This is a demonstration of the Whitbread family's position in London society: the king and his family came visiting:
"On the 26th of May this year , the King and Queen, accompanied by the Princess Royal, the Princess Augusta and Princess Elizabeth, preceded by the Dukes of Montague and Ancaster, went to see Mr. Whitbread's porter brewery in Chiswell-street. They were received at the door by Mr. Whitbread and Miss Whitbread, when, after politely declining the breakfast that was provided, their Majesties and the Royal Family went over the works. The steam-engine then lately erected, and first applied by Mr. Whitbread to the purposes of the brewery, took up their attention above half an hour, during which time his Majesty explained to the Queen and the Princesses the leading movements to the machinery, in a manner that fully proved his knowledge of mechanical arts. In the great store were three thousand and seven barrels of beer. The stone cistern raised such wonder, that the Queen and Princesses would go into it, though through a small hole, with some difficulty, and the sight rewarded them for the trouble, on account of its vast magnitude, capable of holding four thousand barrels of beer. Though the machinery now used had saved much animal labour, still there was work for eighty horses. This particularly impressed his Majesty, who also saw two hundred men at their various occupations. The horse-keeper, yielding to the harmless vanity of office, said he would show his Majesty " the highest horse among his subjects." The King graciously gave him something more than audience, and accurately guessed the height of the horse, which was really remarkable, being seventeen hands three inches. The King however observed, that his muscle was not proportioned to his bones. Such parts of the brewery as were unavoidably dirty were covered with matting, and lamps lighted in those which were dark. After having inspected every part of the premises in a minute manner, the Royal Visitants retired into the dwelling-house, and partook of a cold collation, as magnificent as affluence and arrangement could render it. The whole service was plate, and there was an assortment of every wine; and that the board might not be incomplete, some of Whitbread's intire was poured from a large bottle, that had more excellent singularities than mere size to recommend it. After partaking of this plentiful regale, it was two o'clock; and their Majesties and Royal Family took leave of Mr. Whitbread and his daughter, highly satisfied with the various species of their entertainment.""The public and domestic life of His late Most Gracious Majesty, George the Third, Volume 1" by Edward Holt, pages 299-300.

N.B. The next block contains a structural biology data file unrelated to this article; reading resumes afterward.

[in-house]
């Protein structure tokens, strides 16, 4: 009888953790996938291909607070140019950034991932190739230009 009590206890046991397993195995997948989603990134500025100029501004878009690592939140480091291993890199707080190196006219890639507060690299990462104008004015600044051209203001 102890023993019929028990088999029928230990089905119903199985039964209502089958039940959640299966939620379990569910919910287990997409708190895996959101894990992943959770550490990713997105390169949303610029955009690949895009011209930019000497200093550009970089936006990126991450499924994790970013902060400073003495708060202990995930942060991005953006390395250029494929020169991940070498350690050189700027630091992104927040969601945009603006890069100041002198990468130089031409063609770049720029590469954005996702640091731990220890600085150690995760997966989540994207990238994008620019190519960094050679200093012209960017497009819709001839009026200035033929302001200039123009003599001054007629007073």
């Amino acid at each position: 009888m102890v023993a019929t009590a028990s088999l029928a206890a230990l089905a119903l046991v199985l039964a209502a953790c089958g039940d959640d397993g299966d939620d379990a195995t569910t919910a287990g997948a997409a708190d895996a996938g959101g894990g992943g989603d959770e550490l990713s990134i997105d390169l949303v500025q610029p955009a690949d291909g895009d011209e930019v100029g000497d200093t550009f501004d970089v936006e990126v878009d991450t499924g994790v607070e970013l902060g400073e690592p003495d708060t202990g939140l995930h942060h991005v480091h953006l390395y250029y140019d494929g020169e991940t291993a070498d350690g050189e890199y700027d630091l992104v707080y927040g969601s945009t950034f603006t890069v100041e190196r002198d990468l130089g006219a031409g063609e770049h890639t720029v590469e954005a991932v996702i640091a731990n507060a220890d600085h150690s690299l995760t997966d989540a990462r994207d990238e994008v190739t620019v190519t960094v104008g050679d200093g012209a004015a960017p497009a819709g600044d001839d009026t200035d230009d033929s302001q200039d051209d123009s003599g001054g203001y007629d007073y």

That's exactly what I'd do if I were a prince. Get dad to take me around a brewery. Those lucky royals.